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Collective Wisdom

Collective Wisdom

A South Kent home reaps the benefits of its owners’ years of seeking out unique, wonderful pieces for their clients.

 Joanna and Bill Seitz share a long history in the design world. She is a former magazine editor, stylist, and public-relations professional for the fashion industry, while he had a successful career as an architectural photographer. For the past twenty-eight years the two have been the proprietors of J. Seitz & Company, a landmark destination for good design. The couple’s equally talented daughter, Amanda, is also a vital part of the team. As fresh today as when it launched, the New Preston shop (which also offers interior design services as well as fashion and jewelry) bears witness to the couple’s approach to life—that nature is to be celebrated, friends and family treasured, and authenticity revered.

No surprise, then, that their South Kent home is a personality-filled treasure trove. Perched on twenty-five bucolic acres teeming with wildlife (a bear in the yard is not unheard of), the stone and shingle house designed by New Haven architect Peter Kurt Woerner nods to the 1950s buildings that stood here when the place was a children’s camp. Too worn to salvage, all but one of the old structures had to go. The owners admired the symmetry of the lone rescued building and enlisted Woerner to bring a similar flavor to their dream home.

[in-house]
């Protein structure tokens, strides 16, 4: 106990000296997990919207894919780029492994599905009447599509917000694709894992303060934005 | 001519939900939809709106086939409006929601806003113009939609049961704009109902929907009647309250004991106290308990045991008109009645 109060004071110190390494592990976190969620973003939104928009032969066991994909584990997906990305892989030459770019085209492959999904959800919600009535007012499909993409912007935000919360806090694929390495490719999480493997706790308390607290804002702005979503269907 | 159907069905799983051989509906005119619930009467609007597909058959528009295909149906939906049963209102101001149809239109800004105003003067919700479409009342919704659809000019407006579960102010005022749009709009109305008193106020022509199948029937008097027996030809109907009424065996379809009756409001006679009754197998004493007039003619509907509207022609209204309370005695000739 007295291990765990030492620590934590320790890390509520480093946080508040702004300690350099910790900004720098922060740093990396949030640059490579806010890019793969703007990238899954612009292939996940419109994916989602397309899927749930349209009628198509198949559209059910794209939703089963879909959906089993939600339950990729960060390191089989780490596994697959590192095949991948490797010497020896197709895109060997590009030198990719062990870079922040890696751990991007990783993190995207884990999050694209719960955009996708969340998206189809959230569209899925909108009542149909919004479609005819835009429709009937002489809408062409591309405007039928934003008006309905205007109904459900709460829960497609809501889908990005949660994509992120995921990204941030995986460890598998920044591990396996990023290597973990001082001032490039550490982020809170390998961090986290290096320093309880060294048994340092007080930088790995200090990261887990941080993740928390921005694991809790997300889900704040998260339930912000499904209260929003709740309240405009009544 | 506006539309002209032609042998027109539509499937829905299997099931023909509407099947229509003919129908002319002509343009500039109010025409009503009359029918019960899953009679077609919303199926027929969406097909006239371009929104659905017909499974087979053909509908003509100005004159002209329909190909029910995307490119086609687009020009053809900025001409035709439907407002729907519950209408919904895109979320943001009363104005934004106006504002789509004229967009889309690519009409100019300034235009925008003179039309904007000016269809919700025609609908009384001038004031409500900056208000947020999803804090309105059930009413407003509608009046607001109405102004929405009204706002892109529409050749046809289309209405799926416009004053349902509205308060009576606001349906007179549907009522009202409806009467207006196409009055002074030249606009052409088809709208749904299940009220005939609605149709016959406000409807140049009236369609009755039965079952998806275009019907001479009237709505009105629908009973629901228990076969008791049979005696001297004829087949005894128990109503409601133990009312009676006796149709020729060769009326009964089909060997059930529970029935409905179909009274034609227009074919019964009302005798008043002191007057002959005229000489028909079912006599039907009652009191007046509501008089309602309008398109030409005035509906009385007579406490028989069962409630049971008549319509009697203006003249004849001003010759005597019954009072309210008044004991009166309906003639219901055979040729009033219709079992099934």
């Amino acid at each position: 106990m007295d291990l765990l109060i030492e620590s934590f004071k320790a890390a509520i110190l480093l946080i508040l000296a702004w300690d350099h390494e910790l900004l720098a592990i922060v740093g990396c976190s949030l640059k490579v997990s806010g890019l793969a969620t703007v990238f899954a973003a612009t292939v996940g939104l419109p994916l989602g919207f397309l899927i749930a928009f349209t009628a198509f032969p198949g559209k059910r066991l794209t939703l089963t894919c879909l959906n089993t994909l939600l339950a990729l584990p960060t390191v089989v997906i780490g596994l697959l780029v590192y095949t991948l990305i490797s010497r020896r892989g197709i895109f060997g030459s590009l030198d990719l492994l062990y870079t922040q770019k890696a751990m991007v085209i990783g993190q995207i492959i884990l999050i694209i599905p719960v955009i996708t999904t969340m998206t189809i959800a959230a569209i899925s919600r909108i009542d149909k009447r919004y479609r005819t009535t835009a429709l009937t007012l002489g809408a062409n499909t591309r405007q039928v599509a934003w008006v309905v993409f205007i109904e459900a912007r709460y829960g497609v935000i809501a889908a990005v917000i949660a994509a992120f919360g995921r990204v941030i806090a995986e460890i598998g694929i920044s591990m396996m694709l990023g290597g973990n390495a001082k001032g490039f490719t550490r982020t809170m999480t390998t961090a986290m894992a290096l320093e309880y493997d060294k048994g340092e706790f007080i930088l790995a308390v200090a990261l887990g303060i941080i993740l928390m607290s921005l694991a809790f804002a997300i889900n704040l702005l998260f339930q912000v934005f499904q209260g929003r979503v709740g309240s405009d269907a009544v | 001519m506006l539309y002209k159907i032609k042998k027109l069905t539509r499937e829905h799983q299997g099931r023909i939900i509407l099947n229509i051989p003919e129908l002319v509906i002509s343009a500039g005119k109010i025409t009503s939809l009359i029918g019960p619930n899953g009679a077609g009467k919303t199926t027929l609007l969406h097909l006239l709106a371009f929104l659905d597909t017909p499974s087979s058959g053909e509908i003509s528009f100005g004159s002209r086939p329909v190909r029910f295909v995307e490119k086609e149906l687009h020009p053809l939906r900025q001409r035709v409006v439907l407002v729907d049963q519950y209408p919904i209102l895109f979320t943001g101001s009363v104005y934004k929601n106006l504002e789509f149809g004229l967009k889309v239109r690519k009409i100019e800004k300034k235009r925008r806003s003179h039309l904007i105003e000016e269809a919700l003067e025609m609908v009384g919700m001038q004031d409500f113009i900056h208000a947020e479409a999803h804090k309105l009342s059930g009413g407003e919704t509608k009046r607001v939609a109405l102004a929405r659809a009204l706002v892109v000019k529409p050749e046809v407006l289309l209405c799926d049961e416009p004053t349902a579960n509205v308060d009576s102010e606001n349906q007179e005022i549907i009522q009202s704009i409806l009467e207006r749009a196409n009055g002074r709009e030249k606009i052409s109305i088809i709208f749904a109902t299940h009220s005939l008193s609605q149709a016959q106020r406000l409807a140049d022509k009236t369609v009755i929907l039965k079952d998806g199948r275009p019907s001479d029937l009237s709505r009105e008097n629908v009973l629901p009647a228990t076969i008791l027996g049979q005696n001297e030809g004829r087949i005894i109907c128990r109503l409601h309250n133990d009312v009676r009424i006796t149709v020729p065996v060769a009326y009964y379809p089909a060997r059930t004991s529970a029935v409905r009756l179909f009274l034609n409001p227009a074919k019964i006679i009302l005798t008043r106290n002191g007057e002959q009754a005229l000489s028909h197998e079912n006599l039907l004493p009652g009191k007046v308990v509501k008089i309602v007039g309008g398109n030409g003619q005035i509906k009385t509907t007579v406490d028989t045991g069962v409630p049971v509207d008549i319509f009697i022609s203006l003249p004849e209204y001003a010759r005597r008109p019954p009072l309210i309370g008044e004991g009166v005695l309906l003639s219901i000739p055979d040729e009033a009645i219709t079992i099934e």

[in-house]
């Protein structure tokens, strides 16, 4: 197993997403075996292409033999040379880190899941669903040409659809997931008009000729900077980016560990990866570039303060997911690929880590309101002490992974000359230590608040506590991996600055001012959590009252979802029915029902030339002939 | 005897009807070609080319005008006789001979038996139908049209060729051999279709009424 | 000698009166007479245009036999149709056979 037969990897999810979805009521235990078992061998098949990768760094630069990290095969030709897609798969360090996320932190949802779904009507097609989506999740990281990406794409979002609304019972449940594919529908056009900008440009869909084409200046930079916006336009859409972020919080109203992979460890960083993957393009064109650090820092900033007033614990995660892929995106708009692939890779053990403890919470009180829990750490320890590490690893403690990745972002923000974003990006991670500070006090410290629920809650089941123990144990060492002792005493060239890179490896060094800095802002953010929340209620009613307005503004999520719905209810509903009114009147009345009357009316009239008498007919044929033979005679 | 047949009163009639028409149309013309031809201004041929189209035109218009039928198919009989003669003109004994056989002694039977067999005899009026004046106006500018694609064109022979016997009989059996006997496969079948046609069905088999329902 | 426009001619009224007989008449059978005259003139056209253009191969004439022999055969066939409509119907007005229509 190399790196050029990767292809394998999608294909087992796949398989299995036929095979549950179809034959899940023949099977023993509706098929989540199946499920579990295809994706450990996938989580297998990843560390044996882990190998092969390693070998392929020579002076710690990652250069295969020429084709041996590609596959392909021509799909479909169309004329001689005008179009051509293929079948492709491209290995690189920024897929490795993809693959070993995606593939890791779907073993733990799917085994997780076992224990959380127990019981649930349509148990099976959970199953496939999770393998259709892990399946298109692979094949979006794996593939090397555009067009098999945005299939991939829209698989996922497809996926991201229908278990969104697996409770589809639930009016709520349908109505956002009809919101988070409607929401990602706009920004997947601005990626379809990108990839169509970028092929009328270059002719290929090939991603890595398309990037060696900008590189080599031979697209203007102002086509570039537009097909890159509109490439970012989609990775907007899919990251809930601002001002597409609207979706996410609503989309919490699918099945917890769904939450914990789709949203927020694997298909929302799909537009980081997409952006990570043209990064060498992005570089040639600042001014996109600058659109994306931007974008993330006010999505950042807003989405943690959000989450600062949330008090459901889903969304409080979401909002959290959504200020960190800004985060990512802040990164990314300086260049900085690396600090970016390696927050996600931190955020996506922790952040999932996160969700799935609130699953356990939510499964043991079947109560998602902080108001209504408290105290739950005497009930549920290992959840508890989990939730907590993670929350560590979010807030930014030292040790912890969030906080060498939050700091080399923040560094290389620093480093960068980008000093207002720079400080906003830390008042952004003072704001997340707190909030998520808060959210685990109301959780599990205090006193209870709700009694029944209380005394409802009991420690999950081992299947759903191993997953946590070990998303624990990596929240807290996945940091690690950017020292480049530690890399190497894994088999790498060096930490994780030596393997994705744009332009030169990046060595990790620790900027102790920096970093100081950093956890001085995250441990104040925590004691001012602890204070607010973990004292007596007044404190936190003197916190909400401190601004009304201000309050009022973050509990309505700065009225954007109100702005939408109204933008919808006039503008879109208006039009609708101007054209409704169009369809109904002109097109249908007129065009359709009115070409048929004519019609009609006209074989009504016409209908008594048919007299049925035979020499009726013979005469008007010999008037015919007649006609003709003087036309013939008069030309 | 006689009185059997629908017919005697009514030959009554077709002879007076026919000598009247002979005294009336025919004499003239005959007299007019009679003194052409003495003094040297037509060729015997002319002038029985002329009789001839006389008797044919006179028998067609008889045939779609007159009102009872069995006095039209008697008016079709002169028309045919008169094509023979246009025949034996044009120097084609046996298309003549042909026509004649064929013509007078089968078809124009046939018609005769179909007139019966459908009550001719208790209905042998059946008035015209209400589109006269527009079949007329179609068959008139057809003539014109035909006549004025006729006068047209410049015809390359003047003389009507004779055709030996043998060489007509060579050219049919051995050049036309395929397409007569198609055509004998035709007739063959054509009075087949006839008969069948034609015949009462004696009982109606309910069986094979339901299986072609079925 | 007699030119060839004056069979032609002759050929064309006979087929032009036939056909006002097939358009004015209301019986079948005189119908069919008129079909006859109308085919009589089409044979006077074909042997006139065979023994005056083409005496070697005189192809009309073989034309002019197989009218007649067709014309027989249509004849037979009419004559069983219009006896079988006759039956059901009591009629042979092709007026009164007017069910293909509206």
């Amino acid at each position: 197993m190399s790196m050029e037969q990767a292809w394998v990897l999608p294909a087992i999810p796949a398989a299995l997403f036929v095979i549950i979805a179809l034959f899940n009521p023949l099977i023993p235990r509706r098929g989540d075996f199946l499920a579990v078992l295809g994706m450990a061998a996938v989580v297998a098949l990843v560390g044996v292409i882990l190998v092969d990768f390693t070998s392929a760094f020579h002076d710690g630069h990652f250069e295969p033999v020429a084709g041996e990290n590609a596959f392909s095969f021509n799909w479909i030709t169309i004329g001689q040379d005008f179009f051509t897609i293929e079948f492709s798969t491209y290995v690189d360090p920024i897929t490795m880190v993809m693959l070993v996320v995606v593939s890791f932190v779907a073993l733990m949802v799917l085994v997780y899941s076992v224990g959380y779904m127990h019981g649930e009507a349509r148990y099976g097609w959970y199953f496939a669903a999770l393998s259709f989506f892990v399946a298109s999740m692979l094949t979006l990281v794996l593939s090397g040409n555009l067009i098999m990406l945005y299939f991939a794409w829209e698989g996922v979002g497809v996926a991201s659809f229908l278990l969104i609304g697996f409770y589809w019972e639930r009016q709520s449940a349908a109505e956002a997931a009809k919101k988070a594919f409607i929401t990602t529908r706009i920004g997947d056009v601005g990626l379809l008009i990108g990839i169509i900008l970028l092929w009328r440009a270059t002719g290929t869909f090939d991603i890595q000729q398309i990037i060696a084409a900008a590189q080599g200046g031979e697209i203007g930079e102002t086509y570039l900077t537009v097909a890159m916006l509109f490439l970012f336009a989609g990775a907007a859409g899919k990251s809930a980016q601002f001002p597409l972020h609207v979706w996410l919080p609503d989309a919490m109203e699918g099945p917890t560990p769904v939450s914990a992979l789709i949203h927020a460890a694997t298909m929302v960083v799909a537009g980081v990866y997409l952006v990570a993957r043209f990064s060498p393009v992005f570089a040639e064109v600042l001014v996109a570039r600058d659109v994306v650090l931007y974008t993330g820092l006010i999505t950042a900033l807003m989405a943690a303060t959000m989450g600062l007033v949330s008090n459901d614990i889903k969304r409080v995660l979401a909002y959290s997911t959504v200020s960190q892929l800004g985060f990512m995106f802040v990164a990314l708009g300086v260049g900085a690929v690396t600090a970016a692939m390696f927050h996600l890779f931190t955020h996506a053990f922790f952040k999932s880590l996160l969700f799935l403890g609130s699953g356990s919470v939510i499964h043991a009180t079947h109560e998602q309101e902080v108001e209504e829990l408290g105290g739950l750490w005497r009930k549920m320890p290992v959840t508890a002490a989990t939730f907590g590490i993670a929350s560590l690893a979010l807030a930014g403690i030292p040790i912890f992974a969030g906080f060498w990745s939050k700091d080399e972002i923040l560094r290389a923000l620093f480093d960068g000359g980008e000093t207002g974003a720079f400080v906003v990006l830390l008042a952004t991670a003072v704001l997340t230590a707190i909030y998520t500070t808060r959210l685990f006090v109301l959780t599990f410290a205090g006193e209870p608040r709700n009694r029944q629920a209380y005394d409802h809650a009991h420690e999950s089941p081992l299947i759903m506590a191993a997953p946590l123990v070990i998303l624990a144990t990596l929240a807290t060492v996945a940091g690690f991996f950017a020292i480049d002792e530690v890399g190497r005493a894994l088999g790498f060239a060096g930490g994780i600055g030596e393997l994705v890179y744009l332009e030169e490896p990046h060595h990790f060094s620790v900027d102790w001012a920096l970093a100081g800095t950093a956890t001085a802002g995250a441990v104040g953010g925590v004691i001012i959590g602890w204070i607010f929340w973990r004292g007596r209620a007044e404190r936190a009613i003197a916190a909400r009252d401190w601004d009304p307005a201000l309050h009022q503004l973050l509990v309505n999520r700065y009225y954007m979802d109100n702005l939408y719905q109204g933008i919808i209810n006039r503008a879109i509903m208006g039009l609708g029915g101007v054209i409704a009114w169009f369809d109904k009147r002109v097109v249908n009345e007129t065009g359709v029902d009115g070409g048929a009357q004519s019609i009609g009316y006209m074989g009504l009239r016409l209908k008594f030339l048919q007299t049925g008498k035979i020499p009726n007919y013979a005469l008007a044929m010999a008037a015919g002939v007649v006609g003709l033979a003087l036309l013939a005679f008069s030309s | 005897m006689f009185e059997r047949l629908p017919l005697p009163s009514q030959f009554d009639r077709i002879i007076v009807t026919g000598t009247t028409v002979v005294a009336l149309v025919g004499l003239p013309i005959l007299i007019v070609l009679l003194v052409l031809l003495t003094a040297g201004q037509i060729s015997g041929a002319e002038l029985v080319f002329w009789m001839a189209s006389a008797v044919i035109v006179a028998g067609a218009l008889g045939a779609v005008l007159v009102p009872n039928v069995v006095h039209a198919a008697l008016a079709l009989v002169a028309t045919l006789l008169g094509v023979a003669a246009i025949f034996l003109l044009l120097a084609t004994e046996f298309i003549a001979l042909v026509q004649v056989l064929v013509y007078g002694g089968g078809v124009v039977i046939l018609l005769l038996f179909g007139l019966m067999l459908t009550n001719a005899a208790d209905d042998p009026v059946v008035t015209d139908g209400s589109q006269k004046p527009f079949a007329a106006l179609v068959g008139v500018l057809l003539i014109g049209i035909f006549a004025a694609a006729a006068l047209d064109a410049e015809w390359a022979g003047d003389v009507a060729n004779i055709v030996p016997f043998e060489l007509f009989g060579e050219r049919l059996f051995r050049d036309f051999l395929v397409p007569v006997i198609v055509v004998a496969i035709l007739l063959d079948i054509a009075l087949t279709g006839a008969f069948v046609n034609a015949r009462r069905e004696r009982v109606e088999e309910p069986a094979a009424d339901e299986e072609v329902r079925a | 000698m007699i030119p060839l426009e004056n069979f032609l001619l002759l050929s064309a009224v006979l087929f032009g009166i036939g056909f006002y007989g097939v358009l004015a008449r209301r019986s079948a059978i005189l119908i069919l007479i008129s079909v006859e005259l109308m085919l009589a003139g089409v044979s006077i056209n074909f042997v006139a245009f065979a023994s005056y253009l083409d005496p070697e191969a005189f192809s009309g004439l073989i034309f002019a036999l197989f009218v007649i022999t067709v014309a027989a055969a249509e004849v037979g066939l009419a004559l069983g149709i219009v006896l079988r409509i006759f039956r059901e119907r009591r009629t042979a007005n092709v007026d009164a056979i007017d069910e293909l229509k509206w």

Woerner, who has designed scores of drop-dead gorgeous houses from Italy to Vermont, is well schooled in a variety of architectural forms and adept at matchmaking when it comes to marrying a house with its surroundings. What may set him most apart, however, is his hands-on knowledge of construction. He refers to himself as an architect and a builder with an appreciation for natural materials—something his clients clearly share. “Joanna and Bill’s design sensibilities are similar to mine. This project was really a joint effort,” Woerner insists.

The drive into the property rises over a small hill. The house is tucked to the right just below but still high above the spectacular lake. A stone path leads to the intimate front entry, which in turn opens to a two-story foyer affording the owners, as Woerner points out, “a pleasing procession of spaces.”

To guarantee water views and easy access to the screened porch for both the public and private spaces, Woerner located the living room, kitchen, dining room, and master suite along the back of the house where—icing on the cake—the lush perennial bed can also be spied. “It’s a burst of color,” says landscape designer Bruce Bennett of Kent Greenhouse. “Many flowers are spring-blooming, most have berries, and all have fantastic fall color.”

Two guest rooms on the home’s second level also have screened porches for flower- and water-gazing, thanks to the owners’ input and to Woerner’s channeling of fond childhood memories during the design process. “I recalled this great cabin with a porch and a swing,” he says, thinking back to summers spent at this very lake. “I’d sit and watch the weather move across the water.”